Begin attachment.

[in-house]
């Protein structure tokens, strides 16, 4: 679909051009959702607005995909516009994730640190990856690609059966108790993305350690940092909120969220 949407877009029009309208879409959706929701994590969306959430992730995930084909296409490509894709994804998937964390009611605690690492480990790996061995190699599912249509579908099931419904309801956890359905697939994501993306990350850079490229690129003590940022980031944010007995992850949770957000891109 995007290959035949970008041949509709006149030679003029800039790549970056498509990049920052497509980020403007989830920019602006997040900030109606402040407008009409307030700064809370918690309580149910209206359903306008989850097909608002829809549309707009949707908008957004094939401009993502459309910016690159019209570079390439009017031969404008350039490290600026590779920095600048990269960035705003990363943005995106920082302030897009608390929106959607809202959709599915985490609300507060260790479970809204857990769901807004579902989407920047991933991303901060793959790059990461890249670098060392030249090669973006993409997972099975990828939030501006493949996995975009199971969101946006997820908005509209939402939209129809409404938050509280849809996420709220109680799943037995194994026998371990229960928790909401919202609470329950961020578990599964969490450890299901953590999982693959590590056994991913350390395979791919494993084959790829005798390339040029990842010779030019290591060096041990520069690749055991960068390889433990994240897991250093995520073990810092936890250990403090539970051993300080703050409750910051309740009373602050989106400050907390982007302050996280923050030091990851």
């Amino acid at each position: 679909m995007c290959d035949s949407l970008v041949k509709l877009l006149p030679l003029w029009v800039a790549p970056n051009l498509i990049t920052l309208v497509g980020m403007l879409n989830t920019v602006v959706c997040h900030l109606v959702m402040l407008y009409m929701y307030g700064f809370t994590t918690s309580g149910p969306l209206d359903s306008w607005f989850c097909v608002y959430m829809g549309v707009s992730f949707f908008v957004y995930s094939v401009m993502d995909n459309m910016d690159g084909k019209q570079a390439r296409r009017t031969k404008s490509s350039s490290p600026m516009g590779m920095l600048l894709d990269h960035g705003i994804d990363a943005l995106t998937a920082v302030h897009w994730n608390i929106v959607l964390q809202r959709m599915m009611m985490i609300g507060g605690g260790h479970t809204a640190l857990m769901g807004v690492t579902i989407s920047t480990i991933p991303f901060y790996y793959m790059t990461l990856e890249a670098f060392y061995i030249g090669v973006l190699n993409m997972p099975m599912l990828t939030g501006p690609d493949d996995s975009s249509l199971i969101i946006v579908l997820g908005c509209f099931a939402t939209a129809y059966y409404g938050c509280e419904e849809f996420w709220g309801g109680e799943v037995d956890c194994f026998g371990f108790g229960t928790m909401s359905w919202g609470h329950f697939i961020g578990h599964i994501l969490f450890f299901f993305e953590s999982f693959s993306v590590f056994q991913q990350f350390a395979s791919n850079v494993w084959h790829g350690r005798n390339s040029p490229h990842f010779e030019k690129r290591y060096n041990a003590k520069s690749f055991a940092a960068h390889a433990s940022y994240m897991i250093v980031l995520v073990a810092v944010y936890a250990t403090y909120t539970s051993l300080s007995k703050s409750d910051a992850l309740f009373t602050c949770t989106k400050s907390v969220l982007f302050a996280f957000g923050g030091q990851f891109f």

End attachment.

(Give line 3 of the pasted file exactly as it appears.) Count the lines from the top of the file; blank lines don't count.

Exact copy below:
């Amino acid at each position: 679909m995007c290959d035949s949407l970008v041949k509709l877009l006149p030679l003029w029009v800039a790549p970056n051009l498509i990049t920052l309208v497509g980020m403007l879409n989830t920019v602006v959706c997040h900030l109606v959702m402040l407008y009409m929701y307030g700064f809370t994590t918690s309580g149910p969306l209206d359903s306008w607005f989850c097909v608002y959430m829809g549309v707009s992730f949707f908008v957004y995930s094939v401009m993502d995909n459309m910016d690159g084909k019209q570079a390439r296409r009017t031969k404008s490509s350039s490290p600026m516009g590779m920095l600048l894709d990269h960035g705003i994804d990363a943005l995106t998937a920082v302030h897009w994730n608390i929106v959607l964390q809202r959709m599915m009611m985490i609300g507060g605690g260790h479970t809204a640190l857990m769901g807004v690492t579902i989407s920047t480990i991933p991303f901060y790996y793959m790059t990461l990856e890249a670098f060392y061995i030249g090669v973006l190699n993409m997972p099975m599912l990828t939030g501006p690609d493949d996995s975009s249509l199971i969101i946006v579908l997820g908005c509209f099931a939402t939209a129809y059966y409404g938050c509280e419904e849809f996420w709220g309801g109680e799943v037995d956890c194994f026998g371990f108790g229960t928790m909401s359905w919202g609470h329950f697939i961020g578990h599964i994501l969490f450890f299901f993305e953590s999982f693959s993306v590590f056994q991913q990350f350390a395979s791919n850079v494993w084959h790829g350690r005798n390339s040029p490229h990842f010779e030019k690129r290591y060096n041990a003590k520069s690749f055991a940092a960068h390889a433990s940022y994240m897991i250093v980031l995520v073990a810092v944010y936890a250990t403090y909120t539970s051993l300080s007995k703050s409750d910051a992850l309740f009373t602050c949770t989106k400050s907390v969220l982007f302050a996280f957000g923050g030091q990851f891109f």